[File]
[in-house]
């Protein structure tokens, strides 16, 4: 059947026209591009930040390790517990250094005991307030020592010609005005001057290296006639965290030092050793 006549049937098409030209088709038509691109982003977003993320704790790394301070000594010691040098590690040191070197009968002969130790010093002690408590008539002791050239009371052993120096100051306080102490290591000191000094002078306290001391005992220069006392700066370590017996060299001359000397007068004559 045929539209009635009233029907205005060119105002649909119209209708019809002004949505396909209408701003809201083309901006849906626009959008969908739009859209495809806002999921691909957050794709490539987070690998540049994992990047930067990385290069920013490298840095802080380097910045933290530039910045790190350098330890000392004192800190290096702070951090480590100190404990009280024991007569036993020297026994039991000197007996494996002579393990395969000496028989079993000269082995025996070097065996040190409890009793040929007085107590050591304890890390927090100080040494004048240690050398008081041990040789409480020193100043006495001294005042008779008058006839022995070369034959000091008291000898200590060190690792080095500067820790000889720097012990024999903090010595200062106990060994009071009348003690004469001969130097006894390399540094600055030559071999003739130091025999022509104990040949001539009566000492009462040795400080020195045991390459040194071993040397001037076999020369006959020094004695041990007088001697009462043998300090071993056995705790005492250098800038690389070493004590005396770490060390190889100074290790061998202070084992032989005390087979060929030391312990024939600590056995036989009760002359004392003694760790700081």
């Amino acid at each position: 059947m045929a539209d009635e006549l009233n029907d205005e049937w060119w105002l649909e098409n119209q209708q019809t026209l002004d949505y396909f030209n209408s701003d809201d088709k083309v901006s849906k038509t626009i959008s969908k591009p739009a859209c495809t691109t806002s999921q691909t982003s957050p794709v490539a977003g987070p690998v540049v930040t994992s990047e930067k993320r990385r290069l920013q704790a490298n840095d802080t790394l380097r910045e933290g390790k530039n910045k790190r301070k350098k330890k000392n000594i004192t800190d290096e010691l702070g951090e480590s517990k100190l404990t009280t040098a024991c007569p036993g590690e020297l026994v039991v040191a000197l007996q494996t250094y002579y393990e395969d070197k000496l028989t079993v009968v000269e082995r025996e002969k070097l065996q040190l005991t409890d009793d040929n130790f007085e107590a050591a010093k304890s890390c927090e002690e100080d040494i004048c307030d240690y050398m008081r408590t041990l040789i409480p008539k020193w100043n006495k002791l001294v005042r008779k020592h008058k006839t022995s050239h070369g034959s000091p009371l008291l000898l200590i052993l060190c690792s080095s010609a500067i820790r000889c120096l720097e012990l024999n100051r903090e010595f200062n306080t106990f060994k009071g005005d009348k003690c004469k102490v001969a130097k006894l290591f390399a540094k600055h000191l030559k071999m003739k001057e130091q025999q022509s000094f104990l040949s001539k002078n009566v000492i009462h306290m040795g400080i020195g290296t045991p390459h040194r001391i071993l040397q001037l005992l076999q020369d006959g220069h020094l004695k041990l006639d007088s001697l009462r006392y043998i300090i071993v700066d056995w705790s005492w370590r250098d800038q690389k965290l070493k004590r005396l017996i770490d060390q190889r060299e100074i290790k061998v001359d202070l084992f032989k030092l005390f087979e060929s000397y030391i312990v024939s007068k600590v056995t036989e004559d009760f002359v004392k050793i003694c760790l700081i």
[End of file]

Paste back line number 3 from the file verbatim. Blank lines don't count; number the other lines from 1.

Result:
């Amino acid at each position: 059947m045929a539209d009635e006549l009233n029907d205005e049937w060119w105002l649909e098409n119209q209708q019809t026209l002004d949505y396909f030209n209408s701003d809201d088709k083309v901006s849906k038509t626009i959008s969908k591009p739009a859209c495809t691109t806002s999921q691909t982003s957050p794709v490539a977003g987070p690998v540049v930040t994992s990047e930067k993320r990385r290069l920013q704790a490298n840095d802080t790394l380097r910045e933290g390790k530039n910045k790190r301070k350098k330890k000392n000594i004192t800190d290096e010691l702070g951090e480590s517990k100190l404990t009280t040098a024991c007569p036993g590690e020297l026994v039991v040191a000197l007996q494996t250094y002579y393990e395969d070197k000496l028989t079993v009968v000269e082995r025996e002969k070097l065996q040190l005991t409890d009793d040929n130790f007085e107590a050591a010093k304890s890390c927090e002690e100080d040494i004048c307030d240690y050398m008081r408590t041990l040789i409480p008539k020193w100043n006495k002791l001294v005042r008779k020592h008058k006839t022995s050239h070369g034959s000091p009371l008291l000898l200590i052993l060190c690792s080095s010609a500067i820790r000889c120096l720097e012990l024999n100051r903090e010595f200062n306080t106990f060994k009071g005005d009348k003690c004469k102490v001969a130097k006894l290591f390399a540094k600055h000191l030559k071999m003739k001057e130091q025999q022509s000094f104990l040949s001539k002078n009566v000492i009462h306290m040795g400080i020195g290296t045991p390459h040194r001391i071993l040397q001037l005992l076999q020369d006959g220069h020094l004695k041990l006639d007088s001697l009462r006392y043998i300090i071993v700066d056995w705790s005492w370590r250098d800038q690389k965290l070493k004590r005396l017996i770490d060390q190889r060299e100074i290790k061998v001359d202070l084992f032989k030092l005390f087979e060929s000397y030391i312990v024939s007068k600590v056995t036989e004559d009760f002359v004392k050793i003694c760790l700081i």